While writing code, the city metaphor continues to hold up. In the city, new buildings are constructed in situ without ever having to stop and restart the world going on around them. Sometimes scaffolding is erected and then later removed but the city continues 24/7 without any need to be rebooted. More and more of today’s software needs to behave like this. With Smalltalk, the source code may be held in repositories (like GitHub) and rebuilt completely from scratch as required but often an application can just be incrementally developed in the image while it continues to run indefinitely. If nothing else, think of the time that can be saved by developing software in this way.

It’s a Mad, Mad (but Dynamic) World

The largest, most resilient, and arguably the most successful software system built by mankind so far is the World Wide Web. But the web is dynamically, not statically linked. Imagine how impractical it would be if one had to statically compile all web pages with one another before placing them in the cloud. Perhaps the web should be considered a poster child for the way very big and very flexible software systems should be built in future?
Smalltalk is a strongly typed, dynamically bound language. It is strongly typed because each object knows its own type (or class) and, if sent a message that it should not respond to, will fail gracefully with a trappable, resumable exception. It is dynamically bound because the Smalltalk compiler does not need to know the static type information for all of the objects in a system at the time the system is built.

It’s fairly clear that huge systems cannot be created using static typing. It’s just not feasible to assume that whenever a small type change is made, all other components that reference this type will be able to be recompiled. The World Wide Web is one such massive system that relies on dynamic binding at runtime in order to maintain flexibility and practicality.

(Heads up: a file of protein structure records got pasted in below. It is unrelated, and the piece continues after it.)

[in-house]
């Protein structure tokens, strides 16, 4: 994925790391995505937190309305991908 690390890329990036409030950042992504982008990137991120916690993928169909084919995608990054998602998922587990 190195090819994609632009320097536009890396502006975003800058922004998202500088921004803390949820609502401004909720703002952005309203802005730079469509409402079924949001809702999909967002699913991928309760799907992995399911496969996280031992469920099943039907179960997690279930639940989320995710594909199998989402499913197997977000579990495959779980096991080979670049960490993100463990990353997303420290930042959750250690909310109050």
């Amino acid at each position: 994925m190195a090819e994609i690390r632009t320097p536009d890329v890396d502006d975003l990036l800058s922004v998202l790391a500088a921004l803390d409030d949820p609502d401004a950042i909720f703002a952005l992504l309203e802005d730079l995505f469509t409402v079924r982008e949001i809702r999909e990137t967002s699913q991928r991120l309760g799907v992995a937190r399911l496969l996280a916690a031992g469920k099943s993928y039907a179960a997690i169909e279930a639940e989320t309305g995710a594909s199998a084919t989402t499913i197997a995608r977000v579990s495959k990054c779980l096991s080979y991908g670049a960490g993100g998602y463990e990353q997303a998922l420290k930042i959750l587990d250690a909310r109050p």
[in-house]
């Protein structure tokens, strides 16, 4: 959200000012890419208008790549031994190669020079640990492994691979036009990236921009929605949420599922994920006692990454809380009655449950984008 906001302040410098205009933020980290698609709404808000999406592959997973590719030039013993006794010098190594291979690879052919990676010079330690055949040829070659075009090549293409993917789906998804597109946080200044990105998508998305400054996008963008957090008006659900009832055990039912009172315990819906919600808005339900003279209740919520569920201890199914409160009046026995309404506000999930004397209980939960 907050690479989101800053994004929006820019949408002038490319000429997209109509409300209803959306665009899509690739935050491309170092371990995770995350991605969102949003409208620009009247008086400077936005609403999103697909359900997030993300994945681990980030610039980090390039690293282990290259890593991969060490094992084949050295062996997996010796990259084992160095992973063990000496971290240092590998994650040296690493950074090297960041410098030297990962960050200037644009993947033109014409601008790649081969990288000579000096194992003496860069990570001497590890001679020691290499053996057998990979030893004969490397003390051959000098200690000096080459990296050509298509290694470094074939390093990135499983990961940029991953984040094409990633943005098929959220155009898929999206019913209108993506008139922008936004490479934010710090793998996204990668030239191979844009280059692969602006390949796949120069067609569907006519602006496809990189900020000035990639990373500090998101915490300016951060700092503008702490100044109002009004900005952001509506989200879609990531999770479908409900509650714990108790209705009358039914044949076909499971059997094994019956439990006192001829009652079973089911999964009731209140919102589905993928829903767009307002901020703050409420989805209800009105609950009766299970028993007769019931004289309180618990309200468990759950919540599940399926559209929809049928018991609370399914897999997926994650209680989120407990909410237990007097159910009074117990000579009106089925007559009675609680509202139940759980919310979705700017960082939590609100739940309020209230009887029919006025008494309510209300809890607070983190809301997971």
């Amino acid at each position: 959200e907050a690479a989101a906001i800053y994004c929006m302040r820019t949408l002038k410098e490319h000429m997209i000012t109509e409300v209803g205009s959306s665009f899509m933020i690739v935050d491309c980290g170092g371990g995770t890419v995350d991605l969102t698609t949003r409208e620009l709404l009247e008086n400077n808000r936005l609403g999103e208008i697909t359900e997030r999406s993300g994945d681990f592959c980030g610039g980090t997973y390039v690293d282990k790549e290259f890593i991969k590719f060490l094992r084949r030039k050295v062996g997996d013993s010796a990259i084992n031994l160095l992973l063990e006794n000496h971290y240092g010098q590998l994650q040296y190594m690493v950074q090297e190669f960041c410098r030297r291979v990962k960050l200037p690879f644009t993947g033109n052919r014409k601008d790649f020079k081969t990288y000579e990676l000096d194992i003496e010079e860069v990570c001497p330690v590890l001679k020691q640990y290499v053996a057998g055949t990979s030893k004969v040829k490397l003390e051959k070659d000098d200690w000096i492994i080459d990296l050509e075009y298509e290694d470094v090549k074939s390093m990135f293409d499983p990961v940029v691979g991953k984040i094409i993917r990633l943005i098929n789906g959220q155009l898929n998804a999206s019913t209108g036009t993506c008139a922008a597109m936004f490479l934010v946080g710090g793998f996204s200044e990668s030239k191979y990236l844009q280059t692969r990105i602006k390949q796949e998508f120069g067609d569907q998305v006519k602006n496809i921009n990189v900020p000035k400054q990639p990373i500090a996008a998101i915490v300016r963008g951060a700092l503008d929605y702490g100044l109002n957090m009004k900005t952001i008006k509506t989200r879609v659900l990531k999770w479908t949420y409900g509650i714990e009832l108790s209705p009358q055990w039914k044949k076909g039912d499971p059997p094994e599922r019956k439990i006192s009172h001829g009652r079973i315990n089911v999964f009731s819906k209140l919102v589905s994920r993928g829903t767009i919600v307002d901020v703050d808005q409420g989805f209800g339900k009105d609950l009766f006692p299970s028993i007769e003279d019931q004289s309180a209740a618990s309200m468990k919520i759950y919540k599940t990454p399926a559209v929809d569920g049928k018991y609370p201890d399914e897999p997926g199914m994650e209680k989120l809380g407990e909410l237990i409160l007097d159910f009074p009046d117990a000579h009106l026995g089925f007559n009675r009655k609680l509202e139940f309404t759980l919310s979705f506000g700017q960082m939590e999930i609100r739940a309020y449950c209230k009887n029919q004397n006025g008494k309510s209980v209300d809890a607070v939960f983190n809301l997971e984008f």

As we look to build increasingly large software systems we shouldn’t just rely on this one endeavour to validate Smalltalk’s rejection of static typing. In nature we find systems that are orders of magnitude larger than any of the software we have succeeded in building so far. A biological ecosystem is composed of many organisms, each of which is made up of organs, then cells, then organelles and macromolecules - all towering atop the fundamental building blocks of molecules and atoms. All of these subsystems are dynamically bound together. At each level, elements will handle valid messages from their neighbours and safely reject messages that are, for whatever reason, not understood. In nature there is no compile time validation. In nature there is no compiler.